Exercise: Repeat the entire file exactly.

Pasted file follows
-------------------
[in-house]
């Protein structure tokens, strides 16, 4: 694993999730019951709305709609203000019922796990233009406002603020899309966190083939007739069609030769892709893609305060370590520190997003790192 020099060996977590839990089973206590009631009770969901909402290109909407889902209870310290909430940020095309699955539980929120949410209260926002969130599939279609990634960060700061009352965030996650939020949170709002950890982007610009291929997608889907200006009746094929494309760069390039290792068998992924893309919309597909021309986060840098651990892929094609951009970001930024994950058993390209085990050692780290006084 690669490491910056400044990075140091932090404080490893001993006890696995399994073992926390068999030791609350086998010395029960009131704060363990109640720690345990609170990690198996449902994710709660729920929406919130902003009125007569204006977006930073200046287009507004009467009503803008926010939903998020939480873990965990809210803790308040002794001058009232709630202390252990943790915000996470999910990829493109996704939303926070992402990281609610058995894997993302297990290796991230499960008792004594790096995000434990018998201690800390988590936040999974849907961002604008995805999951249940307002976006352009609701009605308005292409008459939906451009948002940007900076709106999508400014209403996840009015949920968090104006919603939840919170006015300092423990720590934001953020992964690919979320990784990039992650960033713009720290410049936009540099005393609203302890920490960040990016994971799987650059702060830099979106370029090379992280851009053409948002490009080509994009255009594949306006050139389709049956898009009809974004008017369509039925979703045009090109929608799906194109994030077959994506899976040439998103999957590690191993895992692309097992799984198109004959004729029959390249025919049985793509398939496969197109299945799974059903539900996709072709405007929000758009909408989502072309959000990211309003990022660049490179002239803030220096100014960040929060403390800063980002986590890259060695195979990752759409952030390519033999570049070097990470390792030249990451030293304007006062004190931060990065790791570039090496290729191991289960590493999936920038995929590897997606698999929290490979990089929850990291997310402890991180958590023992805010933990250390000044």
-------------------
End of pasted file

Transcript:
[in-house]
């Protein structure tokens, strides 16, 4: 694993999730019951709305709609203000019922796990233009406002603020899309966190083939007739069609030769892709893609305060370590520190997003790192 020099060996977590839990089973206590009631009770969901909402290109909407889902209870310290909430940020095309699955539980929120949410209260926002969130599939279609990634960060700061009352965030996650939020949170709002950890982007610009291929997608889907200006009746094929494309760069390039290792068998992924893309919309597909021309986060840098651990892929094609951009970001930024994950058993390209085990050692780290006084 690669490491910056400044990075140091932090404080490893001993006890696995399994073992926390068999030791609350086998010395029960009131704060363990109640720690345990609170990690198996449902994710709660729920929406919130902003009125007569204006977006930073200046287009507004009467009503803008926010939903998020939480873990965990809210803790308040002794001058009232709630202390252990943790915000996470999910990829493109996704939303926070992402990281609610058995894997993302297990290796991230499960008792004594790096995000434990018998201690800390988590936040999974849907961002604008995805999951249940307002976006352009609701009605308005292409008459939906451009948002940007900076709106999508400014209403996840009015949920968090104006919603939840919170006015300092423990720590934001953020992964690919979320990784990039992650960033713009720290410049936009540099005393609203302890920490960040990016994971799987650059702060830099979106370029090379992280851009053409948002490009080509994009255009594949306006050139389709049956898009009809974004008017369509039925979703045009090109929608799906194109994030077959994506899976040439998103999957590690191993895992692309097992799984198109004959004729029959390249025919049985793509398939496969197109299945799974059903539900996709072709405007929000758009909408989502072309959000990211309003990022660049490179002239803030220096100014960040929060403390800063980002986590890259060695195979990752759409952030390519033999570049070097990470390792030249990451030293304007006062004190931060990065790791570039090496290729191991289960590493999936920038995929590897997606698999929290490979990089929850990291997310402890991180958590023992805010933990250390000044």